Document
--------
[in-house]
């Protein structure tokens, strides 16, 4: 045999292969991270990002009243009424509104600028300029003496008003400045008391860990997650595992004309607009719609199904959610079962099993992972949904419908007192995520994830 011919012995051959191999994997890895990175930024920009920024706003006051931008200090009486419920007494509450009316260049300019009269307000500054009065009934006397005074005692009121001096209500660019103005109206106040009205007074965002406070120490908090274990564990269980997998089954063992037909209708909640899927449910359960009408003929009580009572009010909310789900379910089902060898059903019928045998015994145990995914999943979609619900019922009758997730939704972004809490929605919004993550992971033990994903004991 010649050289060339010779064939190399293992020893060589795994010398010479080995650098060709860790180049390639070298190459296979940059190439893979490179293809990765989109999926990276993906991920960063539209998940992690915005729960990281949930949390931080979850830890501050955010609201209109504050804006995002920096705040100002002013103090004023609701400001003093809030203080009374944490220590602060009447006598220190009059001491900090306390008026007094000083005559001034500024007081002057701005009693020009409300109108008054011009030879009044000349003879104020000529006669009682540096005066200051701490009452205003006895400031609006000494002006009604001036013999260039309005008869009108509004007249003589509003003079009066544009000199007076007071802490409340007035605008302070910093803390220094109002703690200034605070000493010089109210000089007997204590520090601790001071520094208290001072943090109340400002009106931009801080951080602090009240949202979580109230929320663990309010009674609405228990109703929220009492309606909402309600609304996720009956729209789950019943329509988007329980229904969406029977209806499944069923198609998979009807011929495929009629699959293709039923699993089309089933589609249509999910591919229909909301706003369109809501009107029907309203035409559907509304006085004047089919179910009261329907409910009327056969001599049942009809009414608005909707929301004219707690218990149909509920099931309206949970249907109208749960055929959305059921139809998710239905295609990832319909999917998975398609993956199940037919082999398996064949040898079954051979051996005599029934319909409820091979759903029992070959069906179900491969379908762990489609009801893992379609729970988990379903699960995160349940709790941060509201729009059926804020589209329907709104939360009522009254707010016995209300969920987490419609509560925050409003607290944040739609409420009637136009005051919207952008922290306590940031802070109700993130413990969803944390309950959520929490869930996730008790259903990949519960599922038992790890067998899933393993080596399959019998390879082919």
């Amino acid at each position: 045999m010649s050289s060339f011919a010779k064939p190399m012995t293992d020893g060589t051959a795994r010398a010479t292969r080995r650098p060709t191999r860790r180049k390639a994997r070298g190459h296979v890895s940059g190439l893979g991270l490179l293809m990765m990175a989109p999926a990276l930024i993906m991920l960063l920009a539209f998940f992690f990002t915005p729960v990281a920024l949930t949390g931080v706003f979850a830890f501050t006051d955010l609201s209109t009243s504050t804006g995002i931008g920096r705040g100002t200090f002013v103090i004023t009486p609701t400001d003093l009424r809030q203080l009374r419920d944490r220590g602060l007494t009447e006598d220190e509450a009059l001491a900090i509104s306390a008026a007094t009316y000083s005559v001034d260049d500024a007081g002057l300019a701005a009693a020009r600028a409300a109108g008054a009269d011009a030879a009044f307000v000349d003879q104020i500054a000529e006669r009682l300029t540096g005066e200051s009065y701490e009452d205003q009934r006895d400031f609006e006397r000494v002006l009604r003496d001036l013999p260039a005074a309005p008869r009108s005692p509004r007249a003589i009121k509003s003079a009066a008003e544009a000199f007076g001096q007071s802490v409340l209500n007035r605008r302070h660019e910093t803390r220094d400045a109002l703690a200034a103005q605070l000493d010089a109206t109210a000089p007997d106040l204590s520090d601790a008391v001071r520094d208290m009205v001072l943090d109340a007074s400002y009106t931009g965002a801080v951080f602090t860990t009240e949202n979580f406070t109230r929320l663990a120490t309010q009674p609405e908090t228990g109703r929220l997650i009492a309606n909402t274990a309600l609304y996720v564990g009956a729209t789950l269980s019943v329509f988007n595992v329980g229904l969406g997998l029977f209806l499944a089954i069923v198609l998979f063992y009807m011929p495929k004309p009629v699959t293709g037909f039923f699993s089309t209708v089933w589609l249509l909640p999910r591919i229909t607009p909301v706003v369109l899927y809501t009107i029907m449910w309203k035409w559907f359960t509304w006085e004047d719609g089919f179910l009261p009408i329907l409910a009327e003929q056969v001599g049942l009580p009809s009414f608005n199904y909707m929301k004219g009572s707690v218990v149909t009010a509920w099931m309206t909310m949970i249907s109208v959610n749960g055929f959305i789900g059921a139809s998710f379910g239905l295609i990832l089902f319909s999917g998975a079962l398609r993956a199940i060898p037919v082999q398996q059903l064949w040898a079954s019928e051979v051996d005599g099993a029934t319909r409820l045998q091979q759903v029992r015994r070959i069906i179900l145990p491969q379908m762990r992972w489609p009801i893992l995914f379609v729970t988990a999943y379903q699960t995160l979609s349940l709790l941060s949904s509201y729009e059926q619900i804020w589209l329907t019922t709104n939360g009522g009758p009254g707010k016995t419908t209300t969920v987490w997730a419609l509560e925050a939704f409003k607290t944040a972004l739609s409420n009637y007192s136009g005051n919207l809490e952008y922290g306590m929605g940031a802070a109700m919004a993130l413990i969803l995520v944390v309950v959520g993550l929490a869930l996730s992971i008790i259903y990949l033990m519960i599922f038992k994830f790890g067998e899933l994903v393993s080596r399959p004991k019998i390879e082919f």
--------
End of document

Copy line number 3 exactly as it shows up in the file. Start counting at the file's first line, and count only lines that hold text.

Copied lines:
């Amino acid at each position: 045999m010649s050289s060339f011919a010779k064939p190399m012995t293992d020893g060589t051959a795994r010398a010479t292969r080995r650098p060709t191999r860790r180049k390639a994997r070298g190459h296979v890895s940059g190439l893979g991270l490179l293809m990765m990175a989109p999926a990276l930024i993906m991920l960063l920009a539209f998940f992690f990002t915005p729960v990281a920024l949930t949390g931080v706003f979850a830890f501050t006051d955010l609201s209109t009243s504050t804006g995002i931008g920096r705040g100002t200090f002013v103090i004023t009486p609701t400001d003093l009424r809030q203080l009374r419920d944490r220590g602060l007494t009447e006598d220190e509450a009059l001491a900090i509104s306390a008026a007094t009316y000083s005559v001034d260049d500024a007081g002057l300019a701005a009693a020009r600028a409300a109108g008054a009269d011009a030879a009044f307000v000349d003879q104020i500054a000529e006669r009682l300029t540096g005066e200051s009065y701490e009452d205003q009934r006895d400031f609006e006397r000494v002006l009604r003496d001036l013999p260039a005074a309005p008869r009108s005692p509004r007249a003589i009121k509003s003079a009066a008003e544009a000199f007076g001096q007071s802490v409340l209500n007035r605008r302070h660019e910093t803390r220094d400045a109002l703690a200034a103005q605070l000493d010089a109206t109210a000089p007997d106040l204590s520090d601790a008391v001071r520094d208290m009205v001072l943090d109340a007074s400002y009106t931009g965002a801080v951080f602090t860990t009240e949202n979580f406070t109230r929320l663990a120490t309010q009674p609405e908090t228990g109703r929220l997650i009492a309606n909402t274990a309600l609304y996720v564990g009956a729209t789950l269980s019943v329509f988007n595992v329980g229904l969406g997998l029977f209806l499944a089954i069923v198609l998979f063992y009807m011929p495929k004309p009629v699959t293709g037909f039923f699993s089309t209708v089933w589609l249509l909640p999910r591919i229909t607009p909301v706003v369109l899927y809501t009107i029907m449910w309203k035409w559907f359960t509304w006085e004047d719609g089919f179910l009261p009408i329907l409910a009327e003929q056969v001599g049942l009580p009809s009414f608005n199904y909707m929301k004219g009572s707690v218990v149909t009010a509920w099931m309206t909310m949970i249907s109208v959610n749960g055929f959305i789900g059921a139809s998710f379910g239905l295609i990832l089902f319909s999917g998975a079962l398609r993956a199940i060898p037919v082999q398996q059903l064949w040898a079954s019928e051979v051996d005599g099993a029934t319909r409820l045998q091979q759903v029992r015994r070959i069906i179900l145990p491969q379908m762990r992972w489609p009801i893992l995914f379609v729970t988990a999943y379903q699960t995160l979609s349940l709790l941060s949904s509201y729009e059926q619900i804020w589209l329907t019922t709104n939360g009522g009758p009254g707010k016995t419908t209300t969920v987490w997730a419609l509560e925050a939704f409003k607290t944040a972004l739609s409420n009637y007192s136009g005051n919207l809490e952008y922290g306590m929605g940031a802070a109700m919004a993130l413990i969803l995520v944390v309950v959520g993550l929490a869930l996730s992971i008790i259903y990949l033990m519960i599922f038992k994830f790890g067998e899933l994903v393993s080596r399959p004991k019998i390879e082919f």